In the story of the Calming of the Storm, Mark has the Twelve ask the most important question: “Who can this be?” [4:41]. Mark is encouraging his readers to see who Jesus really is: the Messiah of the End Times. In so many words I think it also addresses another issue: in the eschatological battle, there is no reason to have fear if you have faith.
In this story of the Loaves, the simple message is that God provides. People may be administrators of God’s blessings in real time, but ultimately it is God who is the source. That can apply to one’s faith as well, especially in eschatological terms.
The Walking on Water story is meant to be seen in conjunction with the Loaves. This is evidenced by the fact that Jesus raises the issue of the Loaves as well as the fact that Mark points out that this happened directly or immediately after the Loaves.
It can almost be seen as a summary of the Calming of the Storm story, as well. The Twelve are afraid and Jesus calms their fear as well as the rough seas. It also reaffirms the Loaves story and that with God, all things are possible, especially in the End Times.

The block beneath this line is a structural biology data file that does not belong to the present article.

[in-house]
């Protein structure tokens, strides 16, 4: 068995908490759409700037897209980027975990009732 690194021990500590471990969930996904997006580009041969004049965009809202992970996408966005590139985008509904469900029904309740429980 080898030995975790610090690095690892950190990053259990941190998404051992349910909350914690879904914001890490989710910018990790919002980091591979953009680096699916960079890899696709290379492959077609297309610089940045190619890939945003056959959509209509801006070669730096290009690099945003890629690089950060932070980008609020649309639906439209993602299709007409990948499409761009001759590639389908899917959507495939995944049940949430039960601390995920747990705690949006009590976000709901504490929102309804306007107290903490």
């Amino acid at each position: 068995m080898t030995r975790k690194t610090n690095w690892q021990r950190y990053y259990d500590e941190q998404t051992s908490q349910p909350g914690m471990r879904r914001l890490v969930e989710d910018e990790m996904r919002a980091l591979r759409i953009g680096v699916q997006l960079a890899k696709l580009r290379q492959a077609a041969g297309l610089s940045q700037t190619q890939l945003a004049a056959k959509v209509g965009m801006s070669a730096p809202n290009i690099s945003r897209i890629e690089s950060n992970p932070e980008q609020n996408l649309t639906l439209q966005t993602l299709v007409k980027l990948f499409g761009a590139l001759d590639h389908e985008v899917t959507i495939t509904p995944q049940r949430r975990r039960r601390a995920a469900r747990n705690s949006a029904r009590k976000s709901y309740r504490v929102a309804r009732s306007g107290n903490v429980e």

Traditions of the Pharisees (7:1-23)
We’ve rounded the turn in Jesus’ Galilean ministry and are coming into the home stretch.
In these 23 verses of the 7th chapter, Jesus takes on the opposition party once again. He basically is chastising them for their interpretation of the Law and their raising up of their interpretation to the status of the Law. This is known as the traditions of the elders.
In a sense, the Law of Moses didn’t keep up with the times., especially as new situations arose. As the need for interpreters or, if you will, translators of the Law because new situations arose, the Law became more cumbersome and sometimes even disputed.
Different rabbinic schools developed, each trying to explain the Law. In time, these interpretations became as hard and fast as the Law itself. As bar nasha, the Son of Man, Jesus says that the intention of God’s laws is more important than the traditions of Judaism.
In verse 7, Jesus impugns the authority of the Pharisees by equating them with the hypocritical worshippers of Isaiah’s age. The passage from Isaiah (Is. 29:13-14) that he quotes is a portion of an oracle issued by God. It was seen as reason for the fall of Jerusalem to the Babylonians.
Mark is ready for Jesus to travel outside Galilee into gentile and Samaritan territories.
Whew! End Week II
Please send your questions to Fr. Ben at firstname.lastname@example.org